I am wary of those who are preternaturally self-assured, particularly when it comes to matters of politics, philosophy, and religion. I tend to assume that they have arrived at their level of certitude by leaving something out of account. The question then arises: Have they left something out of account inadvertently (through ignorance, sloth, and/or lack of curiosity) or intentionally (making them untrustworthy and/or dangerous)?
Perhaps this marks me as a cynic. But I believe that any truth that we are fortunate enough to encounter in this world arrives in momentary flashes, not in systems, creeds, or over-arching explanations, however well-intentioned. (And we all know where good intentions lead us, don't we?)
This may explain, at least in part, my attraction to poetry. Although I do not believe that the purpose of poetry is to "teach" us anything, I do believe that a good poem (emphasis on good) provides an inkling of truth about Life or the World. (But this does not mean that the purpose of poetry is to edify. Nor does it mean that the intimation of truth embodied in a poem can be explicated or explained.)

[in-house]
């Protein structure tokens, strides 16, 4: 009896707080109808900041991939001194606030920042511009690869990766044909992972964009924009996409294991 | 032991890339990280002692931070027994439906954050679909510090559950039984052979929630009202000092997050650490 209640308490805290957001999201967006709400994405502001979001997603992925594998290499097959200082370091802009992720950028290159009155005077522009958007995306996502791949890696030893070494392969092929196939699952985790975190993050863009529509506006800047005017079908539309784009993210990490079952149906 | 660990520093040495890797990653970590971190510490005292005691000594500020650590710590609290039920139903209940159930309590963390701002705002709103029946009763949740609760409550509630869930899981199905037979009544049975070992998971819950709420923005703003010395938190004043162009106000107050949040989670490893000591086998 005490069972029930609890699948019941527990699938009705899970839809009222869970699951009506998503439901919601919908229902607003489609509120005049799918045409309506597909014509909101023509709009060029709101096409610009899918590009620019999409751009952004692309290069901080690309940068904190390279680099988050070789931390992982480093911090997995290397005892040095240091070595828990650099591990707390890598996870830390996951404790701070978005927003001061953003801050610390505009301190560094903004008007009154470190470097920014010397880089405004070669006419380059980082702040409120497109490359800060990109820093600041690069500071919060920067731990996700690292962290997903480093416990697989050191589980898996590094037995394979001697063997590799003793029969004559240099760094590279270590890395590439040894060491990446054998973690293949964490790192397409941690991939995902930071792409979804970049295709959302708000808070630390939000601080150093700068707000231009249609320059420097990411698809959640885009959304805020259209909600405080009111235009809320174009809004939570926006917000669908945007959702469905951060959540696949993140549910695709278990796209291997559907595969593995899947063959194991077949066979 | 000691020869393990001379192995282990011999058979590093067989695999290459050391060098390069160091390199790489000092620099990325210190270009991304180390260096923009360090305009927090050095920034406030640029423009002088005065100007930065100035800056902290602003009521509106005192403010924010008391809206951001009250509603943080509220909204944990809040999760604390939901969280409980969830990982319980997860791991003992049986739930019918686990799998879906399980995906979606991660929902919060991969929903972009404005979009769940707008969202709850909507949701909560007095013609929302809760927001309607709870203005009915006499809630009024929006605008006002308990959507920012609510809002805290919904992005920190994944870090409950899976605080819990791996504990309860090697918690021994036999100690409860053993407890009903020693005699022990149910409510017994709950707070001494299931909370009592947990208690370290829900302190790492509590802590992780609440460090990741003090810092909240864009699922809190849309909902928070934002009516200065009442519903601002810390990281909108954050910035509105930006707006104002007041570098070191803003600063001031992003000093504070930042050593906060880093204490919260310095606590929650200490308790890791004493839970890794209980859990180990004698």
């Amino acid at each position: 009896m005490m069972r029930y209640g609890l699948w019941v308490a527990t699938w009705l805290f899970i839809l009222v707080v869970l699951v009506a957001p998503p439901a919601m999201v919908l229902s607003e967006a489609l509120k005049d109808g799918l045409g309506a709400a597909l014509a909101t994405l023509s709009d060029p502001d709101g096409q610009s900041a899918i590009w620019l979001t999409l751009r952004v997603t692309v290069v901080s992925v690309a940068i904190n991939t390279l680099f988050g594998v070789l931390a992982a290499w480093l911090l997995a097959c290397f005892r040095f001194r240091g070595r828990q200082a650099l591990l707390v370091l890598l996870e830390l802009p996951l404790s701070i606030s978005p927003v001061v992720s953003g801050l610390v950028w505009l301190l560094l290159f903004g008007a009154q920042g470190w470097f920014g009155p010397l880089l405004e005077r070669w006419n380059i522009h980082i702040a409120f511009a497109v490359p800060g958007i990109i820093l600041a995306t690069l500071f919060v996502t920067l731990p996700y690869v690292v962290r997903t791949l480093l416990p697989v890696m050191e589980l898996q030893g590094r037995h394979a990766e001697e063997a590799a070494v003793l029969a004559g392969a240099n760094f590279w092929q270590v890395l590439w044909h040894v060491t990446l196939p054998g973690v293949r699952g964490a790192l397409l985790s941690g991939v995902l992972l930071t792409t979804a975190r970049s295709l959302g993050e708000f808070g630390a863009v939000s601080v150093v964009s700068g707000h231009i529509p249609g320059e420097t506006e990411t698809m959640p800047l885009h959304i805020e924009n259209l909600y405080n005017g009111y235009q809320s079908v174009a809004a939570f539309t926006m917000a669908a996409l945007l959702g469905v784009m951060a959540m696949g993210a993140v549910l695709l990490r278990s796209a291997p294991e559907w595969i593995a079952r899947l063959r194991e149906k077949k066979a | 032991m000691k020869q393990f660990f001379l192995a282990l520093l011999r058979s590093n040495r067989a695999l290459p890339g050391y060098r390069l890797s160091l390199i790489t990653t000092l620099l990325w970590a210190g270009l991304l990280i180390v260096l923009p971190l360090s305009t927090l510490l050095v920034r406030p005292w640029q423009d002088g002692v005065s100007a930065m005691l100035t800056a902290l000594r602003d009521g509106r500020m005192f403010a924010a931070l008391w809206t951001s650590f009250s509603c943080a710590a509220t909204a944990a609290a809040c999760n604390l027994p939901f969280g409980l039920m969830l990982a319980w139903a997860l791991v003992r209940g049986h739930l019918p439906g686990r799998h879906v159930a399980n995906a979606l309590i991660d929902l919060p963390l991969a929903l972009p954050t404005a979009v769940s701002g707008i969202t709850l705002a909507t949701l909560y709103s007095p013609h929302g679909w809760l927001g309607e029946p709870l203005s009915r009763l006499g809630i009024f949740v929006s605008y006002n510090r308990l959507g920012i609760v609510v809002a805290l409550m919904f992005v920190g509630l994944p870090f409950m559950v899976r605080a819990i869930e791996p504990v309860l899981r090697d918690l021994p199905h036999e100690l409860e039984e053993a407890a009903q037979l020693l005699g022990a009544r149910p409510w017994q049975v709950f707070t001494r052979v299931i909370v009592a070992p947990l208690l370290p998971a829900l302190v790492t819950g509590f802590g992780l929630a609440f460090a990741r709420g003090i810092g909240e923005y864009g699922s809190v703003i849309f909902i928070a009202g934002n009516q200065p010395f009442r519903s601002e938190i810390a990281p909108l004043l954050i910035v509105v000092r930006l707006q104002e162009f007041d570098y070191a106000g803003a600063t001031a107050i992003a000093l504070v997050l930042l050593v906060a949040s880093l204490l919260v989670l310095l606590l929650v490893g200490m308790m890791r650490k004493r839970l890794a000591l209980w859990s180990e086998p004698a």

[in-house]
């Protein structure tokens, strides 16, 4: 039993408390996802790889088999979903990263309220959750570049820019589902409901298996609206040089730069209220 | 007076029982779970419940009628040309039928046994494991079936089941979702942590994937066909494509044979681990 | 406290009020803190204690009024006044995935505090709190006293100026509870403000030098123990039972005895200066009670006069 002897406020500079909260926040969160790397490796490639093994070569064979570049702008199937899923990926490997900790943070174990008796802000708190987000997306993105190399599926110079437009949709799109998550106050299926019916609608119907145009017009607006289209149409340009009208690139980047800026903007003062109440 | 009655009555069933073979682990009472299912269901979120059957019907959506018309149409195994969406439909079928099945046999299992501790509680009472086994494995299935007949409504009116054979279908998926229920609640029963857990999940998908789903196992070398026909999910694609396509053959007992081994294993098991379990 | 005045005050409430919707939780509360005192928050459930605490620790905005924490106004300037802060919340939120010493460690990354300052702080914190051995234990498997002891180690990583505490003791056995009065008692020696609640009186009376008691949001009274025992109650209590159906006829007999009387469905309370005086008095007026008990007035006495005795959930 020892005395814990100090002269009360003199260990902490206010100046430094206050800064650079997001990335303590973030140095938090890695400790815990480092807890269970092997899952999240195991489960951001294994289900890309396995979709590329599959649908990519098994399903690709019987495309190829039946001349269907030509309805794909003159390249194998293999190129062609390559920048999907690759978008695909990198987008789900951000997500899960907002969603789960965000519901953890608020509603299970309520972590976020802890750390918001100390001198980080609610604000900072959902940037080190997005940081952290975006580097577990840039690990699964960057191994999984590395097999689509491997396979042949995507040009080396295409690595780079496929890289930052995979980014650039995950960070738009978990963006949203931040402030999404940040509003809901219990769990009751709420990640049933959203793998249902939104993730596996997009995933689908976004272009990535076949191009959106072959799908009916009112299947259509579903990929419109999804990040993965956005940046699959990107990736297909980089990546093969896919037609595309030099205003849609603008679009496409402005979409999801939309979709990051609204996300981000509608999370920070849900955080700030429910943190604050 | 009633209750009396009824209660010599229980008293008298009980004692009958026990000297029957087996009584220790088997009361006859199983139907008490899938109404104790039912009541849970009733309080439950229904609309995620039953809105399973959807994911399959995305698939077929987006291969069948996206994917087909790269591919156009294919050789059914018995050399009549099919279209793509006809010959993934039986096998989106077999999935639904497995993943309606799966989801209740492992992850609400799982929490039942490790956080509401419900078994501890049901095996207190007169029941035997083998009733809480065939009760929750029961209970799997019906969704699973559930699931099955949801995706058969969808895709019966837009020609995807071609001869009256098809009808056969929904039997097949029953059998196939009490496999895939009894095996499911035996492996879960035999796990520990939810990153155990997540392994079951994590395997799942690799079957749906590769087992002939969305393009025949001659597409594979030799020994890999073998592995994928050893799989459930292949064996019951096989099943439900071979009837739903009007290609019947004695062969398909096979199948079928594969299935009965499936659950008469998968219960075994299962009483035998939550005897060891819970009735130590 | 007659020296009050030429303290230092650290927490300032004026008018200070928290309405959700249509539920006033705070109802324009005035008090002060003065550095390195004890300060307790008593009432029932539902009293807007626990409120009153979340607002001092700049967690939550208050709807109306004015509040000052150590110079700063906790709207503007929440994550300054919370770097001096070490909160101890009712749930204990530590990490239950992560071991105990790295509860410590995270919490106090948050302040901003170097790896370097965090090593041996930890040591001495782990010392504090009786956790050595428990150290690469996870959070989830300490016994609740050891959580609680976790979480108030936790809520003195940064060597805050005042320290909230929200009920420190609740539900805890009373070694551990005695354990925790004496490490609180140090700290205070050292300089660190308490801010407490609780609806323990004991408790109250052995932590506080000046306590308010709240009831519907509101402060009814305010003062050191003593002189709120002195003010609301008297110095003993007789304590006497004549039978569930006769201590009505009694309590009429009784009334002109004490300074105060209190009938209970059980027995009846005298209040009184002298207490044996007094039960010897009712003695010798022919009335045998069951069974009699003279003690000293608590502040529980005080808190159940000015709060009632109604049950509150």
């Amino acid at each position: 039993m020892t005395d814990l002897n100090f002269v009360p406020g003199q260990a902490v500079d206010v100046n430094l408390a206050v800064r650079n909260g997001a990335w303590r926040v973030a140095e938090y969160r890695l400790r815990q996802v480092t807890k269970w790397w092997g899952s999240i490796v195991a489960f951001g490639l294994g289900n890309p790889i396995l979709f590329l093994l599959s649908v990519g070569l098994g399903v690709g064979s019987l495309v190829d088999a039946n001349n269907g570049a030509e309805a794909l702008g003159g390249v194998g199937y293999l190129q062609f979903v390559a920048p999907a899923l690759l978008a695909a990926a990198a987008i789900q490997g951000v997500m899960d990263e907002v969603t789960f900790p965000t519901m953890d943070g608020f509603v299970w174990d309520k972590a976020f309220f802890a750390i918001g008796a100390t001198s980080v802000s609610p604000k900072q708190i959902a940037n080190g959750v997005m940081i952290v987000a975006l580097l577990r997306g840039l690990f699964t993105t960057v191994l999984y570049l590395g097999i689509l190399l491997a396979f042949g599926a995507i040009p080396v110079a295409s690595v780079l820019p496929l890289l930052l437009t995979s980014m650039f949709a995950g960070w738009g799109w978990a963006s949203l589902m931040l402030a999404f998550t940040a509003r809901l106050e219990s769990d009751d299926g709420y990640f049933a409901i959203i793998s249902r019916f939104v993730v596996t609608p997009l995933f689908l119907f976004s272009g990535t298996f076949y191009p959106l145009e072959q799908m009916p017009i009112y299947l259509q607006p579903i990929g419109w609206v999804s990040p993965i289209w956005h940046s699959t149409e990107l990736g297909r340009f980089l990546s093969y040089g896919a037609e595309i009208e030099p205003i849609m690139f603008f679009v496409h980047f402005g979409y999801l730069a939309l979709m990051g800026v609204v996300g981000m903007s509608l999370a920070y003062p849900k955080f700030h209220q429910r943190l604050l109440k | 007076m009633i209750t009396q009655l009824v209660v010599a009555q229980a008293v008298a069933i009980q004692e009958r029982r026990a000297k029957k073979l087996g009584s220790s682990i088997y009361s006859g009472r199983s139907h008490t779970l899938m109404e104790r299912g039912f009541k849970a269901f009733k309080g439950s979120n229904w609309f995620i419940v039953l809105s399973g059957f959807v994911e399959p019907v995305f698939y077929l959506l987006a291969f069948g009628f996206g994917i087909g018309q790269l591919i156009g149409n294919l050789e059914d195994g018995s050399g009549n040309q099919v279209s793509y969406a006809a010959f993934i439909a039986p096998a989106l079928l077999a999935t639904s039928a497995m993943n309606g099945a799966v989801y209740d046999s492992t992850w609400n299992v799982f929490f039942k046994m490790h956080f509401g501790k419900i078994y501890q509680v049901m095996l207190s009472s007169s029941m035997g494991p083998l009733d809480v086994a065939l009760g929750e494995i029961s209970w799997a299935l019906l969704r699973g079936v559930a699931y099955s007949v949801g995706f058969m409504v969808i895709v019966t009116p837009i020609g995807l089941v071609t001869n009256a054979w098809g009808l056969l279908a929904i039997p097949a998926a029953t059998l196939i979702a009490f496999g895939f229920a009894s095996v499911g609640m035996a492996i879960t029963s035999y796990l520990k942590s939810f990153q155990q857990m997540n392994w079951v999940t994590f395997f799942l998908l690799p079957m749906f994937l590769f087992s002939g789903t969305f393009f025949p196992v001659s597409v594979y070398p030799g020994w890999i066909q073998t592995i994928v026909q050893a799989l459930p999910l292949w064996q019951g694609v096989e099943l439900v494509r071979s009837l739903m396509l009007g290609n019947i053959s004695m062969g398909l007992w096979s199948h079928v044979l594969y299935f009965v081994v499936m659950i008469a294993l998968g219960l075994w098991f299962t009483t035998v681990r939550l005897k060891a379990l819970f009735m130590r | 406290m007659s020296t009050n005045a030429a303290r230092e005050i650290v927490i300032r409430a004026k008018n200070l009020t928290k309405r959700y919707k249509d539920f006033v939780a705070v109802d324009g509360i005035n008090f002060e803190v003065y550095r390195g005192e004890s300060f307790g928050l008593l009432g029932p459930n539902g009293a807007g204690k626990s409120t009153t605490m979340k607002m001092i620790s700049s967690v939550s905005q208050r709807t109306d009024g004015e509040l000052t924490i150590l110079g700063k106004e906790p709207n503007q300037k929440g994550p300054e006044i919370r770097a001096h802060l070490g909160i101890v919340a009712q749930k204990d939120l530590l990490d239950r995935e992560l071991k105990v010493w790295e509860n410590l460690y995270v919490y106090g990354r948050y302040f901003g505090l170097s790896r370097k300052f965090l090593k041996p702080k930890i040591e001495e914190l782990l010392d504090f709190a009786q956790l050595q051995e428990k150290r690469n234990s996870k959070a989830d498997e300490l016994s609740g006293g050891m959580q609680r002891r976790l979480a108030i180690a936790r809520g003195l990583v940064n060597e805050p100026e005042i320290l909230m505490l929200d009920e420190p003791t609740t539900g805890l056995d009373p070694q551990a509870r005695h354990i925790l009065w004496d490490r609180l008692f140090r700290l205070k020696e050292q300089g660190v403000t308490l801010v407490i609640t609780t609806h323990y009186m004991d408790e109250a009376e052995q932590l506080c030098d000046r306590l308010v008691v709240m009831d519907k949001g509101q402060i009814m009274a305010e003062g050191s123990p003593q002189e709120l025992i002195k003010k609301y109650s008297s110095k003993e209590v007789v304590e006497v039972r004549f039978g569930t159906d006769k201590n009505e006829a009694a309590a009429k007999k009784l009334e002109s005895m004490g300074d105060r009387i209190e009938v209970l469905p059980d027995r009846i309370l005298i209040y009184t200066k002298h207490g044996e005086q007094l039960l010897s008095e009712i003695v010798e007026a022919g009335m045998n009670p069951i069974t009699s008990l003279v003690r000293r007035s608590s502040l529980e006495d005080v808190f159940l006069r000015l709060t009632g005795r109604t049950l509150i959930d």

In Broken Images
He is quick, thinking in clear images;
I am slow, thinking in broken images.
He becomes dull, trusting to his clear images;
I become sharp, mistrusting my broken images.
Trusting his images, he assumes their relevance;
Mistrusting my images, I question their relevance.
Assuming their relevance, he assumes the fact;
Questioning their relevance, I question the fact.
When the fact fails him, he questions his senses;
When the fact fails me, I approve my senses.
He continues quick and dull in his clear images;
I continue slow and sharp in my broken images.
He in a new confusion of his understanding;
I in a new understanding of my confusion.
Robert Graves, Poems 1929 (1929).
The approach to life suggested by Graves in the poem reminds me of his poem "Flying Crooked," which I have posted here previously.